19 hours ago on September 22, 2014


See you in Hell... Monster!
notes 380 via icy-mischief / eriklehnshcer  -  smoke and ash

21 hours ago on September 22, 2014
notes 598 via alittlebitofloki

21 hours ago on September 22, 2014

Stab Stab Stabby Stab 


You may not be able to tell, but this particular piece is on writing stab wounds.

Stabbing is penetration with a sharp or pointed object, like a knife. It differs from slashing by the way that it goes in, not across.

Human beings, believe it or not, generally try to avoid being stabbed. This means that we have certain instincts to try to stop the stabbing itself, which involve putting our hands and arms in the way. 

But if you read about a stabbing, most people tend to die. On the other end of the spectrum, they jump up, grimace, and go, “I’ll be okay. I’ll get the bastard back.” And then pull the knife out and go for broke.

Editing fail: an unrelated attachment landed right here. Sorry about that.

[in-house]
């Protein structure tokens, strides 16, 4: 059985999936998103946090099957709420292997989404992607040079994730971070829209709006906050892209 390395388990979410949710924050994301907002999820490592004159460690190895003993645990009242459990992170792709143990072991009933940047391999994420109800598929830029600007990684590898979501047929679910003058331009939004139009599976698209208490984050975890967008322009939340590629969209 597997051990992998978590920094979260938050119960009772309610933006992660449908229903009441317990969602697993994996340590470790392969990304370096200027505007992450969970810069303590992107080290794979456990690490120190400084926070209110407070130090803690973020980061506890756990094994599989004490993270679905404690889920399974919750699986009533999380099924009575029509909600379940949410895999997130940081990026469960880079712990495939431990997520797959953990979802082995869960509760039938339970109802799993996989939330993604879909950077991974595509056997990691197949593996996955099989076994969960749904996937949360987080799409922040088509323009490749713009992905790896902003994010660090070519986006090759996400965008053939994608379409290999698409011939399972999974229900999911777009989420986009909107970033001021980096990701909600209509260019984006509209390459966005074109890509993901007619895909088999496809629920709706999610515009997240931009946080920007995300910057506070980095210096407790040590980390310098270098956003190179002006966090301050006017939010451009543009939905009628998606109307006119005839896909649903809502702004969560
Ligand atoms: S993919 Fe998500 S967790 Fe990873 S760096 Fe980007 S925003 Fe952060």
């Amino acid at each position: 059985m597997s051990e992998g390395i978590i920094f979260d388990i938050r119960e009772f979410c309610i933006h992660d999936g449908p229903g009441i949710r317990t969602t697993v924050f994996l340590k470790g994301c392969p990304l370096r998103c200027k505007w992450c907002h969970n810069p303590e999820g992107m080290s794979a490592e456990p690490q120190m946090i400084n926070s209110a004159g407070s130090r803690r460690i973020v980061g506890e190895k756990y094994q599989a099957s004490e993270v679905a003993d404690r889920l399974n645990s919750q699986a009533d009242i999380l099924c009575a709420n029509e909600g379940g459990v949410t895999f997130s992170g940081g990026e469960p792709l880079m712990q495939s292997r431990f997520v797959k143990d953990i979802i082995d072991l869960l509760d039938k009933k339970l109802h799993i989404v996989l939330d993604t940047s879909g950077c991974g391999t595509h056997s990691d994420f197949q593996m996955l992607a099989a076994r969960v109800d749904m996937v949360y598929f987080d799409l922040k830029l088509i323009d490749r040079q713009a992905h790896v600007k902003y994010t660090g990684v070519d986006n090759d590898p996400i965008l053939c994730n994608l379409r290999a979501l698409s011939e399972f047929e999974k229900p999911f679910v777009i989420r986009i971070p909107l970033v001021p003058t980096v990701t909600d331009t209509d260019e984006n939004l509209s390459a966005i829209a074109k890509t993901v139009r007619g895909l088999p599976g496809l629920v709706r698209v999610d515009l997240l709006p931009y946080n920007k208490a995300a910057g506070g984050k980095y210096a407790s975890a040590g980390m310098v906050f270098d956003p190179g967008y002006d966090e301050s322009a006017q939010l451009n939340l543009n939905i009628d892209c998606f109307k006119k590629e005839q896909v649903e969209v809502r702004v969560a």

So here’s some advice on how to write a realistic stabbing.


In general, the deeper the wound, the bigger the mess. Deep wounds can lead to internal injuries and bleeding, and they are, of course, closer to the bones and organs. Which is a bad thing. Organs and sharp objects tend to not mix so well.


If you hit the aorta, you’re dead. If you hit a femoral artery - that’s the thigh, people - or renal artery - that’s your kidney area, people - then you can lose a fatal amount of blood in 2 - 3 minutes. Internal injuries to organs lead to bleeding, infections, and/or slow death. Bleeding from the spleen or liver causes death within around 20 minutes, 


Death from a stabbing tends to occur due to these things:

- Shock
- Severe blood loss
- Infection
- Loss of function of an internal organ, such as the heart or lungs.

Fun Facts